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Cock and Bull Stories, Cock and Bull Stories, 0803249209, 0-8032-4920-9, 978-0-8032-4920-2, 9780803249202, Robert Zaretsky, , Cock and Bull Stories, 0803204132, 0-8032-0413-2, 978-0-8032-0413-3, 9780803204133, Robert Zaretsky, , Cock and Bull Stories, 0803218389, 0-8032-1838-9, 978-0-8032-1838-3, 9780803218383, Robert Zaretsky

Cock and Bull Stories
Folco de Baroncelli and the Invention of the Camargue
Robert Zaretsky

hardcover
2004. 190 pp.
Illus., Map
978-0-8032-4920-2
$19.95 s
 
paperback
2008. 208 pp.
978-0-8032-1838-3
$19.95 s
 

In the French Camargue—the delta surrounding the mouth of the Rhone River and part of the southern “nation” of Occitania—the bull is a powerful icon of nationalism, literature, and culture. How this came to be—how the Camargue bull came to confront the French cock, venerable symbol of a unified and republican France—is the story told in this ingenious study. Robert Zaretsky considers how in fin-de-siècle France the young writer Folco de Baroncelli, inspired by the history of the American West, in particular the fate of the Oglala Sioux and other Native American peoples, reinvented the history of Occitania. Galvanized by the example set by Buffalo Bill Cody, Baroncelli recast the Camargue as “le far-west” of France, creating the “immemorial” traditions he battled to protect.

Zaretsky’s study examines the creative tension between center and periphery in the making of modern France: just as the political and intellectual elite of the Third Republic “invented” a certain kind of France, so too did a coterie of southern writers, including Baroncelli, “invent” a certain kind of Camargue. The story of how the Camargue bull challenged the French cock in this ideological and cultural Wild West deepens our appreciation of the complex dynamic that has created contemporary France.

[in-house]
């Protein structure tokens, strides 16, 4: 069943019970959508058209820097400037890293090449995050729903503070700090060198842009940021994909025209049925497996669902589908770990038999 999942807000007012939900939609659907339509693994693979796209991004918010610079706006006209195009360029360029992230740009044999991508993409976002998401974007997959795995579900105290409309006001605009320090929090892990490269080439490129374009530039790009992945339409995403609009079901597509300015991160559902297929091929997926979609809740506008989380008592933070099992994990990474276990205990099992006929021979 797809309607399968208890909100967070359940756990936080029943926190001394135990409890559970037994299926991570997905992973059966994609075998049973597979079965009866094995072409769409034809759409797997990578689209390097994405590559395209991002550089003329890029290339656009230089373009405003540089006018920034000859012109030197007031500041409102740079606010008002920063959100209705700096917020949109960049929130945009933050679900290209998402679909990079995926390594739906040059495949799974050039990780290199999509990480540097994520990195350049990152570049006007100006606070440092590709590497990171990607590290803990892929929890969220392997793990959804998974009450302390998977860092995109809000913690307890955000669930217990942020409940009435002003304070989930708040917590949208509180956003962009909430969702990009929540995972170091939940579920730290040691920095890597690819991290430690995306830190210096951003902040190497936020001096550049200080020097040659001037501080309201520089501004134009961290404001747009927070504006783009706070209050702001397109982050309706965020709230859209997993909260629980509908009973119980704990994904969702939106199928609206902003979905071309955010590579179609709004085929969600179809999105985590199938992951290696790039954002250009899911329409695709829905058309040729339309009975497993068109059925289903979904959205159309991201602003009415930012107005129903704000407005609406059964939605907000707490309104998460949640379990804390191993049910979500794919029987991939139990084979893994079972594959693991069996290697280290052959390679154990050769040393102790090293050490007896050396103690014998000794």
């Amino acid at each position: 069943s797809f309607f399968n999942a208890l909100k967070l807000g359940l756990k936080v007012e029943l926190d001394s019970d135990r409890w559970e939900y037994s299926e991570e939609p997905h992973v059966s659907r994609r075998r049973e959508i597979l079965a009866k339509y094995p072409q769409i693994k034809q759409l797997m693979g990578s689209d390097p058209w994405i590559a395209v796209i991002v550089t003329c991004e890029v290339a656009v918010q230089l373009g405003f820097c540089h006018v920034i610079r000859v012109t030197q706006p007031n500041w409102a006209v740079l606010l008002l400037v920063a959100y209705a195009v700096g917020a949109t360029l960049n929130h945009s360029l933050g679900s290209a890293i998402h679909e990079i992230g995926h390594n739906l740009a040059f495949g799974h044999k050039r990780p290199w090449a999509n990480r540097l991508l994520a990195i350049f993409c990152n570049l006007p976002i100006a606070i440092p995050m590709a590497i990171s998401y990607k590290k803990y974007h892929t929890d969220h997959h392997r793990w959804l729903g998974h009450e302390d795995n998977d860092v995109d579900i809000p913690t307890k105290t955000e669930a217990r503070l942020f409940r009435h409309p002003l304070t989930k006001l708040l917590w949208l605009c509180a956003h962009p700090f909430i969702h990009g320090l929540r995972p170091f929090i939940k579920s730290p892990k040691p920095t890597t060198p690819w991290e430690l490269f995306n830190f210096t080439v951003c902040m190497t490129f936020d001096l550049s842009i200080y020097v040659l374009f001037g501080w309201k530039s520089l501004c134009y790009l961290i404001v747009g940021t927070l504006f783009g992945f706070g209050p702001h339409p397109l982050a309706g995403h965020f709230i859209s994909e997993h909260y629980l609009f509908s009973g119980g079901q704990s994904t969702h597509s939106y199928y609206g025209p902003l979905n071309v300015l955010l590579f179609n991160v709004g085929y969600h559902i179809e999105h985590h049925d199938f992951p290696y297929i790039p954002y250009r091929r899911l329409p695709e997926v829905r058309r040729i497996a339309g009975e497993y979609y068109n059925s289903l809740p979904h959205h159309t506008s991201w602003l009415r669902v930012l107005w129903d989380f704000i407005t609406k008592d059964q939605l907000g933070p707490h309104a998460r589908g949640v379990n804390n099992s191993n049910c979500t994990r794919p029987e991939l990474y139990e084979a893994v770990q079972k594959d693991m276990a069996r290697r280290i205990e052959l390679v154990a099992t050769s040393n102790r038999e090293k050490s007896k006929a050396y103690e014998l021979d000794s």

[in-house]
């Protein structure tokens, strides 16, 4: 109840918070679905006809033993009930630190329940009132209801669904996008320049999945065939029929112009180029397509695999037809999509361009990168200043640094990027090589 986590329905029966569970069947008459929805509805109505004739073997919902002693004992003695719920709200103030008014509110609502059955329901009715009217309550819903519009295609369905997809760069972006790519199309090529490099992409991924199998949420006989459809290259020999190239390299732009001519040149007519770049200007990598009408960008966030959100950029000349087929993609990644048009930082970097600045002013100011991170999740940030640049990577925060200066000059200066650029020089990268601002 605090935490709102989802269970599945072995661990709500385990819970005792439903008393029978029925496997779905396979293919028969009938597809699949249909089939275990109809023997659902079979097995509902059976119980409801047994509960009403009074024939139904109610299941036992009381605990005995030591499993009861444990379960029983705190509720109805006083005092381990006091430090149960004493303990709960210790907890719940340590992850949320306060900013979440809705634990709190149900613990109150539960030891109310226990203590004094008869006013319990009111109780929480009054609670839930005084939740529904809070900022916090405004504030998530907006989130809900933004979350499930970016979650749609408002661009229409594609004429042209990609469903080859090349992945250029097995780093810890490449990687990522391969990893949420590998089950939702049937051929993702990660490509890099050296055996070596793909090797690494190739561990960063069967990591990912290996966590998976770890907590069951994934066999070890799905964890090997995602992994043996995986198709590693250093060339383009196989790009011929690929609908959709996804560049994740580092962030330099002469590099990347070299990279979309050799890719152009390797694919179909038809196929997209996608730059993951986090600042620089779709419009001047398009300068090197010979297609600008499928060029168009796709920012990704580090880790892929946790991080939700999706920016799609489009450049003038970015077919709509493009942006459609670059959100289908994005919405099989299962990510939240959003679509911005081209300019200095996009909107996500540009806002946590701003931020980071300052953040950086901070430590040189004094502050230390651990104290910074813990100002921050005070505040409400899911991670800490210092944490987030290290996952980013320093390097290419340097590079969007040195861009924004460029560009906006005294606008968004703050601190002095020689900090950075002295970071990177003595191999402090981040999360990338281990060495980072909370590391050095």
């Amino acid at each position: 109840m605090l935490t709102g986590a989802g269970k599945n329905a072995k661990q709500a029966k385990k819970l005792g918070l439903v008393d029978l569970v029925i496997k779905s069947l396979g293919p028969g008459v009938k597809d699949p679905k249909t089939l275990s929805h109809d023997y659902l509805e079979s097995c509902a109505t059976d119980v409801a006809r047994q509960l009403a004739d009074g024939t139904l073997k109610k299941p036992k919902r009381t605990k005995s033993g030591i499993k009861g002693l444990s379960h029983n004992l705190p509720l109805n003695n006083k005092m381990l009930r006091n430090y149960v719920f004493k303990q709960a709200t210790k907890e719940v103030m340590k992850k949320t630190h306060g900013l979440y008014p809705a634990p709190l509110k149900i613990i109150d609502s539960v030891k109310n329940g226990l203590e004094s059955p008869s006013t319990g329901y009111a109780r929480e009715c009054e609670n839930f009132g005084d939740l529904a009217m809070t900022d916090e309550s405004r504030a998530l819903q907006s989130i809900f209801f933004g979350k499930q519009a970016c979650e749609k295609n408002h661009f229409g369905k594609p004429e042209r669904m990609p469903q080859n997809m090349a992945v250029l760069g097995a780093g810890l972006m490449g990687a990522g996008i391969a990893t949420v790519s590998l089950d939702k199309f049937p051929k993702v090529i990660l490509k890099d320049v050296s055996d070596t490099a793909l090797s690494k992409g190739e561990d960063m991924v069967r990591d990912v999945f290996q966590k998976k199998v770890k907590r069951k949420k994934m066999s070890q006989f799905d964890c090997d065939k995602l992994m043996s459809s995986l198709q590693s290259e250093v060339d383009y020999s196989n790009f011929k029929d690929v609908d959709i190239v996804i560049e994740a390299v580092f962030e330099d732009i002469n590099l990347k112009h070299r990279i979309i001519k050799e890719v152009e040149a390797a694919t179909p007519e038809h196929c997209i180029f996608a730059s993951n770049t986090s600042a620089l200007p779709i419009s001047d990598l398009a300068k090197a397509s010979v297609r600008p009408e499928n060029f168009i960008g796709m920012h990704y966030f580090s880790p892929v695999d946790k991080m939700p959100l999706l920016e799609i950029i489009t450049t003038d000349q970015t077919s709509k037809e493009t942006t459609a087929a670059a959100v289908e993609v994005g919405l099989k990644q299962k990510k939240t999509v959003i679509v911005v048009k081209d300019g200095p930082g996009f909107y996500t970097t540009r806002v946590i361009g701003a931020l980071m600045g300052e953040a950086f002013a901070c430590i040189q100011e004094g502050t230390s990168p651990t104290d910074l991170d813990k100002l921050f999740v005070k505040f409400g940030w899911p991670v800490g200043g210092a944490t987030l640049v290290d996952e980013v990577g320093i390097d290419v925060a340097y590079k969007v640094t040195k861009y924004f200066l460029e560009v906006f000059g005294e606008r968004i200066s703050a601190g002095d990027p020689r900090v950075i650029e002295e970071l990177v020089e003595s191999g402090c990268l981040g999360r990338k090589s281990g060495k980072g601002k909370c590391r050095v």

Robert Zaretsky is an associate professor in the Honors College and Department of Modern and Classical Languages at the University of Houston and the author of Nîmes at War: Religion, Politics, and Public Opinion in the Department of the Gard, 1938–1944.

“Robert Zaretsky’s engrossing story of the ways in which a distinctive local identity was constructed in the late nineteenth century. . . . makes a real contribution to a genre that has produced some of the finest writing on modern France. . . . An insightful and thought-provoking book, based on an impressive knowledge of this region and its history. Like Zaretsky’s prose, the books’s production is of the highest quality.”—Peter McPhee, American Historical Review

“This is a suggestive book that students of regional identities and cross-cultural contact will want to read.”—H-France Review

“This is an interesting book, well worth reading. Compact and nicely written. . . . it is in some ways a publisher’s dream.”—John Merriman, History


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